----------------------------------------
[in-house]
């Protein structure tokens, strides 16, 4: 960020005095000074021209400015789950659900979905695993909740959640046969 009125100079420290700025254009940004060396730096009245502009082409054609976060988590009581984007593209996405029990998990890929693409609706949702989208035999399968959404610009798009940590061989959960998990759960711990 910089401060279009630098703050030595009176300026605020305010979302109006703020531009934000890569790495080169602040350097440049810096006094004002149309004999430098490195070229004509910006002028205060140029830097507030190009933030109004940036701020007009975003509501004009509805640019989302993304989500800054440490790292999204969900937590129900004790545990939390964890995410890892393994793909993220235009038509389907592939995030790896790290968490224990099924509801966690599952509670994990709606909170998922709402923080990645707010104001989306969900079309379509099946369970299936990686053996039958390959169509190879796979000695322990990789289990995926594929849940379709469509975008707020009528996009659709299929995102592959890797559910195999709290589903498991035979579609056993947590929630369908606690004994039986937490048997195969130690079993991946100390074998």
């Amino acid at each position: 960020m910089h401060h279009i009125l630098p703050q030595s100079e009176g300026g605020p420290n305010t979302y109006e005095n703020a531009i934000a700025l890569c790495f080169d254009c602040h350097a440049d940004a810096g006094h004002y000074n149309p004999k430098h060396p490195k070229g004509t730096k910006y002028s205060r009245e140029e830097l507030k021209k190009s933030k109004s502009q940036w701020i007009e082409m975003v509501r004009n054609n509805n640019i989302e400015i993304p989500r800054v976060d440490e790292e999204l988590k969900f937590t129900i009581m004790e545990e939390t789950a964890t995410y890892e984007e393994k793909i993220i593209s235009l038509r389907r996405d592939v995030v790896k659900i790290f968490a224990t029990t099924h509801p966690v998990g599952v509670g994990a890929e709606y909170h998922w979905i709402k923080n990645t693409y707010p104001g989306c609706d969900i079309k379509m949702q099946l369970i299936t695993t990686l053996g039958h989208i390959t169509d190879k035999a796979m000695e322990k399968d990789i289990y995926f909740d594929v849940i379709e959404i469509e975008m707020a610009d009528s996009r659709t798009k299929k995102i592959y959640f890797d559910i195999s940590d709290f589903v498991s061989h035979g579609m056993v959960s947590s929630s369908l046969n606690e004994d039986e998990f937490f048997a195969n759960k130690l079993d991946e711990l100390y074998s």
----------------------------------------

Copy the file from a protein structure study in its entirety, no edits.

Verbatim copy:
[in-house]
């Protein structure tokens, strides 16, 4: 960020005095000074021209400015789950659900979905695993909740959640046969 009125100079420290700025254009940004060396730096009245502009082409054609976060988590009581984007593209996405029990998990890929693409609706949702989208035999399968959404610009798009940590061989959960998990759960711990 910089401060279009630098703050030595009176300026605020305010979302109006703020531009934000890569790495080169602040350097440049810096006094004002149309004999430098490195070229004509910006002028205060140029830097507030190009933030109004940036701020007009975003509501004009509805640019989302993304989500800054440490790292999204969900937590129900004790545990939390964890995410890892393994793909993220235009038509389907592939995030790896790290968490224990099924509801966690599952509670994990709606909170998922709402923080990645707010104001989306969900079309379509099946369970299936990686053996039958390959169509190879796979000695322990990789289990995926594929849940379709469509975008707020009528996009659709299929995102592959890797559910195999709290589903498991035979579609056993947590929630369908606690004994039986937490048997195969130690079993991946100390074998």
């Amino acid at each position: 960020m910089h401060h279009i009125l630098p703050q030595s100079e009176g300026g605020p420290n305010t979302y109006e005095n703020a531009i934000a700025l890569c790495f080169d254009c602040h350097a440049d940004a810096g006094h004002y000074n149309p004999k430098h060396p490195k070229g004509t730096k910006y002028s205060r009245e140029e830097l507030k021209k190009s933030k109004s502009q940036w701020i007009e082409m975003v509501r004009n054609n509805n640019i989302e400015i993304p989500r800054v976060d440490e790292e999204l988590k969900f937590t129900i009581m004790e545990e939390t789950a964890t995410y890892e984007e393994k793909i993220i593209s235009l038509r389907r996405d592939v995030v790896k659900i790290f968490a224990t029990t099924h509801p966690v998990g599952v509670g994990a890929e709606y909170h998922w979905i709402k923080n990645t693409y707010p104001g989306c609706d969900i079309k379509m949702q099946l369970i299936t695993t990686l053996g039958h989208i390959t169509d190879k035999a796979m000695e322990k399968d990789i289990y995926f909740d594929v849940i379709e959404i469509e975008m707020a610009d009528s996009r659709t798009k299929k995102i592959y959640f890797d559910i195999s940590d709290f589903v498991s061989h035979g579609m056993v959960s947590s929630s369908l046969n606690e004994d039986e998990f937490f048997a195969n759960k130690l079993d991946e711990l100390y074998s």